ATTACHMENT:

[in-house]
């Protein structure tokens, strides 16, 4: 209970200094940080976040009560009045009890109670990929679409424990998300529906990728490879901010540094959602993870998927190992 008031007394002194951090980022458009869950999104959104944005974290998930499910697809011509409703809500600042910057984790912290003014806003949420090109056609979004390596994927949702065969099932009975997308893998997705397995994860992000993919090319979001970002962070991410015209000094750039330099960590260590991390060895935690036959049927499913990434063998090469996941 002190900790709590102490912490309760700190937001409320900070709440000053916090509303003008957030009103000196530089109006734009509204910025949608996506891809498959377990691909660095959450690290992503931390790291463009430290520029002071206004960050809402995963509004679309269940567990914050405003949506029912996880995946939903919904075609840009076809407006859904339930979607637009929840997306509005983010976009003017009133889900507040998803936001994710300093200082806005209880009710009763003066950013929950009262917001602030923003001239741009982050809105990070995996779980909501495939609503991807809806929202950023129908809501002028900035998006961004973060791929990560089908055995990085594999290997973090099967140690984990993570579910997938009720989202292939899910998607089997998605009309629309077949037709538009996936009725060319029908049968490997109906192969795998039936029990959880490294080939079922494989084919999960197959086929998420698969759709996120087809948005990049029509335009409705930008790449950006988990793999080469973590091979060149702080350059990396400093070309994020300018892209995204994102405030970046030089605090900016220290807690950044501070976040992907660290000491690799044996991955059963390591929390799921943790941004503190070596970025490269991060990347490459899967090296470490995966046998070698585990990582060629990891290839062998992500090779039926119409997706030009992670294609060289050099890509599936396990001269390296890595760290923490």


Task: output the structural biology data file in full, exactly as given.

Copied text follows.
[in-house]
């Protein structure tokens, strides 16, 4: 209970200094940080976040009560009045009890109670990929679409424990998300529906990728490879901010540094959602993870998927190992 008031007394002194951090980022458009869950999104959104944005974290998930499910697809011509409703809500600042910057984790912290003014806003949420090109056609979004390596994927949702065969099932009975997308893998997705397995994860992000993919090319979001970002962070991410015209000094750039330099960590260590991390060895935690036959049927499913990434063998090469996941 002190900790709590102490912490309760700190937001409320900070709440000053916090509303003008957030009103000196530089109006734009509204910025949608996506891809498959377990691909660095959450690290992503931390790291463009430290520029002071206004960050809402995963509004679309269940567990914050405003949506029912996880995946939903919904075609840009076809407006859904339930979607637009929840997306509005983010976009003017009133889900507040998803936001994710300093200082806005209880009710009763003066950013929950009262917001602030923003001239741009982050809105990070995996779980909501495939609503991807809806929202950023129908809501002028900035998006961004973060791929990560089908055995990085594999290997973090099967140690984990993570579910997938009720989202292939899910998607089997998605009309629309077949037709538009996936009725060319029908049968490997109906192969795998039936029990959880490294080939079922494989084919999960197959086929998420698969759709996120087809948005990049029509335009409705930008790449950006988990793999080469973590091979060149702080350059990396400093070309994020300018892209995204994102405030970046030089605090900016220290807690950044501070976040992907660290000491690799044996991955059963390591929390799921943790941004503190070596970025490269991060990347490459899967090296470490995966046998070698585990990582060629990891290839062998992500090779039926119409997706030009992670294609060289050099890509599936396990001269390296890595760290923490």